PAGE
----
The members of both parties in Congress, however, have made the question one of politics rather than principles. The republicans, demoralized by their recent defeat, have sought delay. The democrats have wanted to pass the bill and force the president to veto it-as he would certainly have done-hoping thus to injure the republicans in some of the Western States, especially in the new states.
Professor Taussig closed his talk with a brief review of the origin of the present free coinage bill. It comes not from the silver states but from the general depression and hard times throughout the West and the feeling among the farmers that in some way this bill will remove the pressure. The real difficulty in the West is not a scarcity of money but the tendency to too rapid development; too great increase in production results, of course, in prices being forced down. The silver agitation is purely an inflation movement and must be followed by all the consequences of inflation. The possibilities of maintaining gold and silver on a par with each other depends not upon the quantity of silver which could be put into circulation, but upon the amount of gold in the government treasury. Professor Taussig feels sure that the amount is not sufficient to hold out very long.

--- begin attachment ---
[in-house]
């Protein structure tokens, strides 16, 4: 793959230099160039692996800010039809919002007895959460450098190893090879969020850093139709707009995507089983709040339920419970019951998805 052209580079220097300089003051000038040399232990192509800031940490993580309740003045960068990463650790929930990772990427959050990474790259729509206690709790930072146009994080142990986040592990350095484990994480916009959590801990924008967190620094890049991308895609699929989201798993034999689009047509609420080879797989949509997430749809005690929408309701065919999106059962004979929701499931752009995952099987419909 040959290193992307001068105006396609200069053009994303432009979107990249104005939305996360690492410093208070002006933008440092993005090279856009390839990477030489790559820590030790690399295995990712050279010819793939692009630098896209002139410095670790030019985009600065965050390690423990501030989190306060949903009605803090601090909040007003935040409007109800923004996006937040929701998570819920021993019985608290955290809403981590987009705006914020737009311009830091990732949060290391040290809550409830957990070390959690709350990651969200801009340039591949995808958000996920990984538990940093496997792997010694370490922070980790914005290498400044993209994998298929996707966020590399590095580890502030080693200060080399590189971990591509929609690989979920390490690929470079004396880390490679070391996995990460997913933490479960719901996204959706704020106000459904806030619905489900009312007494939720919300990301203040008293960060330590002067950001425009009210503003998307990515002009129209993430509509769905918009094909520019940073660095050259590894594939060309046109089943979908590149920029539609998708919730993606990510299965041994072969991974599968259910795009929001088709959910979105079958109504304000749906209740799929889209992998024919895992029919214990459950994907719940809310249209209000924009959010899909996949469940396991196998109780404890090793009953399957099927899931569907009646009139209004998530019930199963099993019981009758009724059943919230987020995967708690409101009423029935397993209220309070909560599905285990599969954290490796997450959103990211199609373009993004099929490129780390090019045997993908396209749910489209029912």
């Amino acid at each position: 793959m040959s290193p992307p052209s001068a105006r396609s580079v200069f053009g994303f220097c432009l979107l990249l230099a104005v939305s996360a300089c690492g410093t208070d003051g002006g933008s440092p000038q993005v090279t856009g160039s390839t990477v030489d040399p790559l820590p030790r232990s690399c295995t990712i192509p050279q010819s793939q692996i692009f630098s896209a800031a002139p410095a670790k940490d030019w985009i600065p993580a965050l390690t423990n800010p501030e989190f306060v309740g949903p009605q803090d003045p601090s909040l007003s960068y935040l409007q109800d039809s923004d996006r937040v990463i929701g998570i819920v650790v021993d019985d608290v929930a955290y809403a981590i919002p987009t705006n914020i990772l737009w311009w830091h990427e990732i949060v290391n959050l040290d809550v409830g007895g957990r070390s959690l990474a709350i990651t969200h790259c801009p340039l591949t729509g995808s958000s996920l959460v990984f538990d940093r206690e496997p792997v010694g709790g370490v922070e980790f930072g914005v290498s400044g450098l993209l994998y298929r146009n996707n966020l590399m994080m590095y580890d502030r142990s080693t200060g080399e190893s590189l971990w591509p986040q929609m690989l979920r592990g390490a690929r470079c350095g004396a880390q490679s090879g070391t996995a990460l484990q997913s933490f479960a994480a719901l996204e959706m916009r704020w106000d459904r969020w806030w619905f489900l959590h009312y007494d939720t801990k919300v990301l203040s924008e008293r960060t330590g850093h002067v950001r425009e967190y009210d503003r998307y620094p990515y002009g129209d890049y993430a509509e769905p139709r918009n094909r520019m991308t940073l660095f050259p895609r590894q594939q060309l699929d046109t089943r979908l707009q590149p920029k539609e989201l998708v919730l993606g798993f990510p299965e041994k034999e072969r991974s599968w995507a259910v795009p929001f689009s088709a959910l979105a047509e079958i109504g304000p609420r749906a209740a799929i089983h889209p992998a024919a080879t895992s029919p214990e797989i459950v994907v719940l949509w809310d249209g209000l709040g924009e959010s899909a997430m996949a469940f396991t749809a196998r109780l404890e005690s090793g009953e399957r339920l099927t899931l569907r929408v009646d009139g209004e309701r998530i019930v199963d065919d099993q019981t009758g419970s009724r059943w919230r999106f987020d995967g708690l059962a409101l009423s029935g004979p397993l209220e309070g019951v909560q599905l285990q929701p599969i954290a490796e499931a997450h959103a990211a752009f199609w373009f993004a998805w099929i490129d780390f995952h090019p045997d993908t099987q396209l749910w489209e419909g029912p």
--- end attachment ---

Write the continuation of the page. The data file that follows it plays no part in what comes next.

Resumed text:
At the close of his talk Professor Taussig spent some time in answering questions asked by members of the club.